If a condition is solely for the benefit of a buyer, its effect (at least where, as here, buyer in good faith sought to meet the condition) is to give the buyer an option not to consummate the purchase if he fails to meet the condition. (Caras v. Parker (1957) 149 Cal.App.2d 612, 309 P.2d 104.) The buyer may waive a condition precedent which is solely for his benefit. (Wesley N. Taylor Co. v. Russell (1961) 194 Cal.App.2d 816, 15 Cal.Rptr. 357.) Sellers assert in their brief that the trial court ‘could properly rule as a matter of law that the conditions were not solely for the benefit of the buyer’. Sellers stress the fact that a large portion of the purchase price was to be a purchase money note and that they obviously had an interest in the buyer's obtaining a liquor license which would render less likely the buyer's defaulting on the note. However, in O'Connell v. Zimmerman (1958) 157 Cal.App.2d 330, 321 P.2d 161 the buyer contracted to purchase real property, fixtures and equipment and the liquor license held by seller with more than half of the purchase price being represented by a purchase money note. The buyer's application to the state for transfer of the liquor license to him was denied. He nevertheless waived the transfer of the liquor license and sued the seller for specific performance. The trial court ordered specific performance and its judgment was upheld on appeal. The appellate court stated that the buyer ‘merely waived a benefit to which he alone was entitled, that is the transfer of the on-sale beer and wine license to him.’ Whether a condition is solely for the benefit of the buyer is for the trial court to determine as a fact from all of the evidence. (Wesley N. Taylor Co. v. Russell (1961) 194 Cal.App.2d 816, 15 Cal.Rptr. 357.)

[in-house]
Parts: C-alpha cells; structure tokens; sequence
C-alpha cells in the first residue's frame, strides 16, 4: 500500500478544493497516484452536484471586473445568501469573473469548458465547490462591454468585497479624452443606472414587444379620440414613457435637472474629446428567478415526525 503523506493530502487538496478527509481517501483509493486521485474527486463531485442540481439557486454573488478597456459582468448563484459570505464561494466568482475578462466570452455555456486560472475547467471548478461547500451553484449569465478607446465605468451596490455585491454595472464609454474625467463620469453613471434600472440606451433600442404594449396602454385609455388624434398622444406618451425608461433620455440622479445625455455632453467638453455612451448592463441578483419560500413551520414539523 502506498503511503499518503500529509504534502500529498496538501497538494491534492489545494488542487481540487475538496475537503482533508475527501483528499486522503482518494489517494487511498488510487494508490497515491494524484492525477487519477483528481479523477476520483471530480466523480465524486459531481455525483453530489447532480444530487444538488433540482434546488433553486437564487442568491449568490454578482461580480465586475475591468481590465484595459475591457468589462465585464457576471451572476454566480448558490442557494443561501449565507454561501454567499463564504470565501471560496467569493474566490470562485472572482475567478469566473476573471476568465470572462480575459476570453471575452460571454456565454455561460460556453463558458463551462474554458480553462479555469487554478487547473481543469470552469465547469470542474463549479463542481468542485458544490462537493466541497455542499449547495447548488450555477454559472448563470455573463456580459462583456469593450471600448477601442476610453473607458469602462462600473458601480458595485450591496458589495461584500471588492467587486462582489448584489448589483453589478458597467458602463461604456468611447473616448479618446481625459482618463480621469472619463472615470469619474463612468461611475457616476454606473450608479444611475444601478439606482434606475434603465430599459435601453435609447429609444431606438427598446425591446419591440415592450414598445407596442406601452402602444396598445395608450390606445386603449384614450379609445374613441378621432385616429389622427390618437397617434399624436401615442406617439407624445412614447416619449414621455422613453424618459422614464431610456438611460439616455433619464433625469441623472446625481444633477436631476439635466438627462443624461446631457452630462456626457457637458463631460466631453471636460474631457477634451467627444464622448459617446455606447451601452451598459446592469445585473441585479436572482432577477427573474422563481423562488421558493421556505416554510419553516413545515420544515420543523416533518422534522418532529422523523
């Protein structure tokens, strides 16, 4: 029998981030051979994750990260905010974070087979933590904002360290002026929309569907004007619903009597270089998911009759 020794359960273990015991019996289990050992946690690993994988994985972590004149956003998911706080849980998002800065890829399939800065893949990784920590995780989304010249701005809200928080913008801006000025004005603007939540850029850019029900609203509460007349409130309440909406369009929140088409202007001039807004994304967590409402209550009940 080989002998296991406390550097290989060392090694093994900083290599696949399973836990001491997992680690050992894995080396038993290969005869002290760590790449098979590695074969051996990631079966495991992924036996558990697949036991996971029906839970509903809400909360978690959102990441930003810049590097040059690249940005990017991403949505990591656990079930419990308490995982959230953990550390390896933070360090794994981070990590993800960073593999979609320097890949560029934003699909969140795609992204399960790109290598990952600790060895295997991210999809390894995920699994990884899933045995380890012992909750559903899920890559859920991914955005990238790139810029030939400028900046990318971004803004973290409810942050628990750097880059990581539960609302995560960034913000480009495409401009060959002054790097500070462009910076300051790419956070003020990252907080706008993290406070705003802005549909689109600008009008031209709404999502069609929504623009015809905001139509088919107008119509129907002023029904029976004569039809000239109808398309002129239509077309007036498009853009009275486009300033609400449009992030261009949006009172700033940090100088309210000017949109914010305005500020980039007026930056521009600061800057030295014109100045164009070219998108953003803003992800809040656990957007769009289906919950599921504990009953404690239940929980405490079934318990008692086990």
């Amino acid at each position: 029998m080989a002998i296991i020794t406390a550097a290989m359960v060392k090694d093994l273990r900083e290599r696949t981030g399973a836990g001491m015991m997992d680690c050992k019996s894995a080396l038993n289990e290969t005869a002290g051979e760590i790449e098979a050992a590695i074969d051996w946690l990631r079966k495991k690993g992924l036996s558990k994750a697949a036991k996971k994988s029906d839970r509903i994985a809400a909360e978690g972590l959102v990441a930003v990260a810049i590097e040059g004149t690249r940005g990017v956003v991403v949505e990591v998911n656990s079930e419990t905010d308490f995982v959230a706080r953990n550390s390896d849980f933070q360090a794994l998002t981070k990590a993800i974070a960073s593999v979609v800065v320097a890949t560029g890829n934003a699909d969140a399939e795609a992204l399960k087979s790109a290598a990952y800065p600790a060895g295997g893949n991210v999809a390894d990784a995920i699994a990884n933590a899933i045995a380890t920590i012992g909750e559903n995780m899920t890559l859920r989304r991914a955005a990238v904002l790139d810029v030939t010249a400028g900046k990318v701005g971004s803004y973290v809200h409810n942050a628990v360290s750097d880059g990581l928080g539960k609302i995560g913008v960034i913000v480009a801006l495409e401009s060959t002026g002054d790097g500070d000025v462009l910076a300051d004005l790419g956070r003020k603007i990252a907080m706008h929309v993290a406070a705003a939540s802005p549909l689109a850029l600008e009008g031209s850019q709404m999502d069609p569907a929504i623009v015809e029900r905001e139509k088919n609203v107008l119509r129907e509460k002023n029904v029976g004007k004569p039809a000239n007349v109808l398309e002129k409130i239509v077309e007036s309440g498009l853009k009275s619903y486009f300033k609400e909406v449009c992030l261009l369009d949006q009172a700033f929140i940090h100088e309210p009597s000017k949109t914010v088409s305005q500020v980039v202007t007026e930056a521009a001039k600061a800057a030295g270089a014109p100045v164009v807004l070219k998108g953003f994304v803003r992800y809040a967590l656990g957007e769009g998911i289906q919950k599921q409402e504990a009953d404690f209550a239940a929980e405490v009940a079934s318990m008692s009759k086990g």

Persons other than the two declarants were present at the meeting on December 1, 1967, when the subject of the condition was discussed. None of those other persons executed a declaration. The language of the condition is ambiguous in that it calls for obtaining approvals of all ‘necessary licensing agencies' without specifying the agencies. Of more importance is the failure of the condition to specify for whose benefit it was intended. The declaration filed on behalf of the buyer was sufficient to raise a triable issue of fact, that is, for whose benefit the condition existed. The buyer is thus entitled to have that issue determined, not on two sketchy conflicting declarations, but on the oral testimony, subject to cross-examination, of witnesses in the courtroom.